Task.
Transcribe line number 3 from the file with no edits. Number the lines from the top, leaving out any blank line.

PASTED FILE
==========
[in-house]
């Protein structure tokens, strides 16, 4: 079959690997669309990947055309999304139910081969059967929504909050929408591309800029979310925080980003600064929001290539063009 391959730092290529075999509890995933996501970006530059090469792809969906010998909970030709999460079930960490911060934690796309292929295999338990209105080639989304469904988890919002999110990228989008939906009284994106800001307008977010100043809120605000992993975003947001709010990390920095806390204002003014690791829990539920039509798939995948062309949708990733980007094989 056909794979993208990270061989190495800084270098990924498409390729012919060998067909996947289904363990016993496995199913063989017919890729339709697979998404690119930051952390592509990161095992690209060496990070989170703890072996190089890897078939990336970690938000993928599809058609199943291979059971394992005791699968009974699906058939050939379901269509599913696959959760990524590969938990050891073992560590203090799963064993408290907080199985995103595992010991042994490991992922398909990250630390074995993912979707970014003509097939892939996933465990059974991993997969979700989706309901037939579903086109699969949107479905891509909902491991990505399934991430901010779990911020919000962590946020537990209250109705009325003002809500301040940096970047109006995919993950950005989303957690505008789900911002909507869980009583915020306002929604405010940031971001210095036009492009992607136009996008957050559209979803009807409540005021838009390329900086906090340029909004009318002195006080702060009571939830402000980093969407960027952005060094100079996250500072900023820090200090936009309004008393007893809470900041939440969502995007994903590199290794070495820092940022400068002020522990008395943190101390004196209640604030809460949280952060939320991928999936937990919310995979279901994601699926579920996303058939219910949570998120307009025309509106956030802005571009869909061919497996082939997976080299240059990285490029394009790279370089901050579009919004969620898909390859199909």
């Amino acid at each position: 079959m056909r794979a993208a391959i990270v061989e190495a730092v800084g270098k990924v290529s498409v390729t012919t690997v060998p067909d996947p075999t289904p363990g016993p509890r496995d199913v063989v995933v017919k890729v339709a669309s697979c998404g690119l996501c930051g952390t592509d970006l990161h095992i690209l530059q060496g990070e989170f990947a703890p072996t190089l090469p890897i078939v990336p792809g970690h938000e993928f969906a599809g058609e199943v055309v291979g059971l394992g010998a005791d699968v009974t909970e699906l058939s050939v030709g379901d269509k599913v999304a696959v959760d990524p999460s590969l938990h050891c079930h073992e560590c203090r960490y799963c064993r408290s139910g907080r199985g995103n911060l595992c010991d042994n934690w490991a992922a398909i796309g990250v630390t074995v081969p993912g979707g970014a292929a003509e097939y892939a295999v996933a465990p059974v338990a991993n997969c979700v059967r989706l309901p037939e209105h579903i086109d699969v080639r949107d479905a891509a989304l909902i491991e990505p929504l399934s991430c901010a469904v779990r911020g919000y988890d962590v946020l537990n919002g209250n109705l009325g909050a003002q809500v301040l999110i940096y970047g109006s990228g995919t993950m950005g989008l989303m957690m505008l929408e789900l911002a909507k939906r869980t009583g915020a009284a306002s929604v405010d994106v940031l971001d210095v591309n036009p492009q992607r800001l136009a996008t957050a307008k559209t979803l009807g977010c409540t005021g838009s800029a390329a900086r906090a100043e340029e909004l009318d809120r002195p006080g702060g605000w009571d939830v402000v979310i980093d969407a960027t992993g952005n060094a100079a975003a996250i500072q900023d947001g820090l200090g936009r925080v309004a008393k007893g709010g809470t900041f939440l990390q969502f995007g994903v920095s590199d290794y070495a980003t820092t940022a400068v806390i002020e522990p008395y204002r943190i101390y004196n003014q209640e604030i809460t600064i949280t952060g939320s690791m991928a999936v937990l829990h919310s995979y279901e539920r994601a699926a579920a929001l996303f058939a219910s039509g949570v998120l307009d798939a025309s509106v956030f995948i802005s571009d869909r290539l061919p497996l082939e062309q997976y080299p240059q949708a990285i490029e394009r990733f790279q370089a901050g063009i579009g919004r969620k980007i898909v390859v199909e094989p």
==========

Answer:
């Amino acid at each position: 079959m056909r794979a993208a391959i990270v061989e190495a730092v800084g270098k990924v290529s498409v390729t012919t690997v060998p067909d996947p075999t289904p363990g016993p509890r496995d199913v063989v995933v017919k890729v339709a669309s697979c998404g690119l996501c930051g952390t592509d970006l990161h095992i690209l530059q060496g990070e989170f990947a703890p072996t190089l090469p890897i078939v990336p792809g970690h938000e993928f969906a599809g058609e199943v055309v291979g059971l394992g010998a005791d699968v009974t909970e699906l058939s050939v030709g379901d269509k599913v999304a696959v959760d990524p999460s590969l938990h050891c079930h073992e560590c203090r960490y799963c064993r408290s139910g907080r199985g995103n911060l595992c010991d042994n934690w490991a992922a398909i796309g990250v630390t074995v081969p993912g979707g970014a292929a003509e097939y892939a295999v996933a465990p059974v338990a991993n997969c979700v059967r989706l309901p037939e209105h579903i086109d699969v080639r949107d479905a891509a989304l909902i491991e990505p929504l399934s991430c901010a469904v779990r911020g919000y988890d962590v946020l537990n919002g209250n109705l009325g909050a003002q809500v301040l999110i940096y970047g109006s990228g995919t993950m950005g989008l989303m957690m505008l929408e789900l911002a909507k939906r869980t009583g915020a009284a306002s929604v405010d994106v940031l971001d210095v591309n036009p492009q992607r800001l136009a996008t957050a307008k559209t979803l009807g977010c409540t005021g838009s800029a390329a900086r906090a100043e340029e909004l009318d809120r002195p006080g702060g605000w009571d939830v402000v979310i980093d969407a960027t992993g952005n060094a100079a975003a996250i500072q900023d947001g820090l200090g936009r925080v309004a008393k007893g709010g809470t900041f939440l990390q969502f995007g994903v920095s590199d290794y070495a980003t820092t940022a400068v806390i002020e522990p008395y204002r943190i101390y004196n003014q209640e604030i809460t600064i949280t952060g939320s690791m991928a999936v937990l829990h919310s995979y279901e539920r994601a699926a579920a929001l996303f058939a219910s039509g949570v998120l307009d798939a025309s509106v956030f995948i802005s571009d869909r290539l061919p497996l082939e062309q997976y080299p240059q949708a990285i490029e394009r990733f790279q370089a901050g063009i579009g919004r969620k980007i898909v390859v199909e094989p």